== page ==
Troides helena

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Troides helena
Troides helena underside of the wing of a male

Troides helena
underside of the wing of a male

Class : Insects (Insecta)
Order : Butterflies (Lepidoptera)
Family : Knight Butterfly (Papilionidae)
Subfamily : Swallowtails (Papilioninae)
Genre : Troides
Type : Troides helena
Scientific name
Troides helena
( Linnaeus , 1758)

Troides helena is a butterfly from the family of the knightly butterflies (Papilionidae)found in Asia. The specific epithet goes back to Helena (the "beautiful Helena") from Greek mythology . Carl von Linné classified the species as Papilio helena in the group of " Achaic Knights" ( Equites Achivi ).


The wingspan of the moth is 150 to 180 millimeters. There is a slight sexual dimorphism between the sexes . In the males, the upper side of the forewing is black, the upper side of the hind wing is bright yellow and has a black row of dots on the edge, tail processes are missing. Females differ in the whitish bordered veins on the upper side of the forewing and the double row of black dots on the upper side of the hind wing. The drawing of the underside resembles the upper side in both sexes.


Adult caterpillars are black-gray to brown-gray in color and have gray tubercles on the entire body surface . A whitish to pink saddle stands out in the middle of the body. To deter predators, the caterpillars are able to turn out an osmaterium .

Distribution, subspecies and habitat

The species occurs in northeast India , Thailand , Malaysia , Indonesia , Myanmar , Vietnam, and southern China . 27 subspecies are currently classified in the different occurrence areas . Troides helena primarily inhabits deciduous forests, but can also be found in gardens and parks.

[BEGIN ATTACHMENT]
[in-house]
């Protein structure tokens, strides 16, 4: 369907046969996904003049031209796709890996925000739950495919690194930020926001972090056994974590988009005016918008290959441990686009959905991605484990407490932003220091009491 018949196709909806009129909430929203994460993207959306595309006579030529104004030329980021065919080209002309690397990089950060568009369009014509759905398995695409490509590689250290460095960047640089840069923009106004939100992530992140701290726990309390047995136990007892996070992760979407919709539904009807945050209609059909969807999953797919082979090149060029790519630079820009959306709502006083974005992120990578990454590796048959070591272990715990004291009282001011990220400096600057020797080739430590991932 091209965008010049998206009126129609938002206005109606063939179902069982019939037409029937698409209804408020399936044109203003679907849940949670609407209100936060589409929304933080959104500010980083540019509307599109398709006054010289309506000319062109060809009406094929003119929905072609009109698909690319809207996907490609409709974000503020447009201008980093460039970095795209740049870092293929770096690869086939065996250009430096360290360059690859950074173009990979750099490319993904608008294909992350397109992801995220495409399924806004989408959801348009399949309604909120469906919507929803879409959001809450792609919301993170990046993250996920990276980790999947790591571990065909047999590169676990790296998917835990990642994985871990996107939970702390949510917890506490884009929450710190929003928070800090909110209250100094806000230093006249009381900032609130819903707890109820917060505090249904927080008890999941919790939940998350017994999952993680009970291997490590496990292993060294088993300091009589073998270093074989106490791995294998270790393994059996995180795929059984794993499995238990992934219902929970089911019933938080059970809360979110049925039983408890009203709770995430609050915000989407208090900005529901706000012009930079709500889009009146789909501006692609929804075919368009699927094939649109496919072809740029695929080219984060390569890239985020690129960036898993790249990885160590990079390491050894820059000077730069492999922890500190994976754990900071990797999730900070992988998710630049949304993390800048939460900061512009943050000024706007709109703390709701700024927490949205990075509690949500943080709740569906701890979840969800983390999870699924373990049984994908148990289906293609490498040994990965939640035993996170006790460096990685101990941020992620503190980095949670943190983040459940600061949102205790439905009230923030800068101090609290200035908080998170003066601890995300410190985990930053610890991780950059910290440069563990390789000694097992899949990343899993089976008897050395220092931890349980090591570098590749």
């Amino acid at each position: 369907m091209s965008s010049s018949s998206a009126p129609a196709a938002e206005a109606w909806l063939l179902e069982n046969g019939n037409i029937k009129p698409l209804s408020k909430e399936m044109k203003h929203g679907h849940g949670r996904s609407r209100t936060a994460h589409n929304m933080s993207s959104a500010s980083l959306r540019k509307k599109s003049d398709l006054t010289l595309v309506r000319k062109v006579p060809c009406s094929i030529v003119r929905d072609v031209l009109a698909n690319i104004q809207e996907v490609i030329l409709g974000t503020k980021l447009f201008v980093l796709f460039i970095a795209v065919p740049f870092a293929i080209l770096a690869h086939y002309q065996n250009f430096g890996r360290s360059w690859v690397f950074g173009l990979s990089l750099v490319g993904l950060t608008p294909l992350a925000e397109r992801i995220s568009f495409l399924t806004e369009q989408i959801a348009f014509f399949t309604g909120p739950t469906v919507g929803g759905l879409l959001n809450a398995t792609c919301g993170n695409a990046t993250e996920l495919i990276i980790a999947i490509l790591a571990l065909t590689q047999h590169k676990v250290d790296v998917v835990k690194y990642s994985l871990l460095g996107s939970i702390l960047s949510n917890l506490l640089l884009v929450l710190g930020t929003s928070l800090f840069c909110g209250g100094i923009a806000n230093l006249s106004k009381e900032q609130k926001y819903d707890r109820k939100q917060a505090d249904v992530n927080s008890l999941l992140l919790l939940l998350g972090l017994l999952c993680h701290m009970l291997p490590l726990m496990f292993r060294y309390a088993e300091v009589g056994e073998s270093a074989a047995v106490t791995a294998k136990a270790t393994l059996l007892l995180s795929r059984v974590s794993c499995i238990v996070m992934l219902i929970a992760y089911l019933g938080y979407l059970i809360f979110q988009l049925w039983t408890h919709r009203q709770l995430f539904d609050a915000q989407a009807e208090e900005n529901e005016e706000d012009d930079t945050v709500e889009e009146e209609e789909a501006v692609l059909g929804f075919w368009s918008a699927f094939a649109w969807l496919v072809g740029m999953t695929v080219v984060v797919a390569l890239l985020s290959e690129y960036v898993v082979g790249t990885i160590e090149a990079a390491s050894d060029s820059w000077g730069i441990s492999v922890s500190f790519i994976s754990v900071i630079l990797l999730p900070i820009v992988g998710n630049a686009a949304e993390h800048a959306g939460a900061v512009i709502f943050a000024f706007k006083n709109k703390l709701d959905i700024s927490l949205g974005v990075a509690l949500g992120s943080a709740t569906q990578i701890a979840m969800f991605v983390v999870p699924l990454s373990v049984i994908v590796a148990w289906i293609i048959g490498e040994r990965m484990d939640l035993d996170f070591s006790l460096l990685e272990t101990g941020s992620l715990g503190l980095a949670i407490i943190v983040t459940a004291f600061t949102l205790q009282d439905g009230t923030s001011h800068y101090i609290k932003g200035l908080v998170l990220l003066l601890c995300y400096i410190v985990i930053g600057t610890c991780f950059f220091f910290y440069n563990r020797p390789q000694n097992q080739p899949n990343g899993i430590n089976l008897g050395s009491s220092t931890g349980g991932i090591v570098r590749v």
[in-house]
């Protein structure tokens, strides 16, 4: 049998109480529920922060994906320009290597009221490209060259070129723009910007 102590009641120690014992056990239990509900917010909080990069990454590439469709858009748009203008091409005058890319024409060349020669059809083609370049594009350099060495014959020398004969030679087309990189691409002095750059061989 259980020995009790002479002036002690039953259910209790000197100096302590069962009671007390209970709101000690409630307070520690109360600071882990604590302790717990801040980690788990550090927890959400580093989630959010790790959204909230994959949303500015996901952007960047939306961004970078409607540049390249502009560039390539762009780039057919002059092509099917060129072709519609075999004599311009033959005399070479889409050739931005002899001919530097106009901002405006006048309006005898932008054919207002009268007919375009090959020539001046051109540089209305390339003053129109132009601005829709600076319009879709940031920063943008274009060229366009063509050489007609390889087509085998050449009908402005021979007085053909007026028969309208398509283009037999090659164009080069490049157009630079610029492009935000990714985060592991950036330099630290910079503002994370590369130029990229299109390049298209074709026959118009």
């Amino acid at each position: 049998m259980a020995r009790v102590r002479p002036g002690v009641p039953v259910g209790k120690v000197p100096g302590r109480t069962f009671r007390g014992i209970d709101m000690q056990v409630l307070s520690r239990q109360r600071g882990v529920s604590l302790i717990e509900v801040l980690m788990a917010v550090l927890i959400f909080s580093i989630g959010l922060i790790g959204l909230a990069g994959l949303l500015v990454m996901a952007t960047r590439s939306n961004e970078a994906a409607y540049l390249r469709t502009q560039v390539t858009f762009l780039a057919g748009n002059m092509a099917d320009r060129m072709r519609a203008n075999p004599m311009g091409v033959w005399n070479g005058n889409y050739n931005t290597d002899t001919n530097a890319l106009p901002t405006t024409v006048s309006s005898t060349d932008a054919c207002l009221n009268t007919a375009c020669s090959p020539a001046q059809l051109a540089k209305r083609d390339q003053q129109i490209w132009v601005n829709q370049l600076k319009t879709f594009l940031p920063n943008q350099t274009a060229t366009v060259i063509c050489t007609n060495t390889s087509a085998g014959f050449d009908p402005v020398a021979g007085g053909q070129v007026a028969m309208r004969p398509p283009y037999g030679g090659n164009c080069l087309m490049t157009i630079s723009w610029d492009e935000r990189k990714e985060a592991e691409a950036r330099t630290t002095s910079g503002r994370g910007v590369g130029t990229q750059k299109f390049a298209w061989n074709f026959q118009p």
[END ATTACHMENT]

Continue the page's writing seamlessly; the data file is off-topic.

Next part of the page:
Way of life

Aristolochia tagala ,
the food plant of the caterpillar

The moths fly in successive generations. They like to stay in higher tree regions and are persistent fliers. Their flight style is reminiscent of birds, which is why they are referred to as Common Birdwing in English . For food intake they visit flowers, such as lantana ( Lantana ). The males sometimes suckle on the ground at damp places in the earth in order to absorb liquids and minerals. It takes an average of 40 days from egg-laying to hatching. The caterpillars feed on the leaves of pipe flowers ( Aristolochia ). Since they absorb aristolochic acids with their food and store them in the body, they, like the moths later, are poisonous and thus largely protected from predators. The yellow hind wings of the moths are also to be understood as a warning color in this regard.

Hazard and protection

Since the caterpillars of Troides helena have a relatively narrow range of food plant species, the species is endangered wherever the necessary food plants disappear due to reclamation . Because of the attractiveness of the butterflies in terms of color, the species is also endangered by collectors and traders who have taken specimens from the wild. In Hong Kong , the species was therefore placed under protection by the responsible government agency, the Wild Animals Protection Ordinance . The food plant Aristolochia tagala was also protected.

Individual evidence

  1. ^ Carl von Linné: Systema naturæ per regna tria naturæ, secundum classes, ordines, genera, species, cum characteribus, differentiis, synonymis, locis. Tomus II. Editio decima, reformata. , Holmiae. (Salvius), 1758
  2. ^ Charles Thomas Bingham: The Fauna of British India, including Ceylon and Burma. Butterflies. Vol. II, Taylor & Francis, London, 1907
  3. Development cycle
  4. Distribution and subspecies
  5. a b Karen To: The Tragedy of the Beauty - Common Birdwing (Troides helena) In: Green Power, Green Country, Hong Kong, Vol. 125, April 2017 (accessed from html5 / eng / ws_125.shtml on February 15, 2018)

Web links

Commons : Troides helena  - collection of images, videos and audio files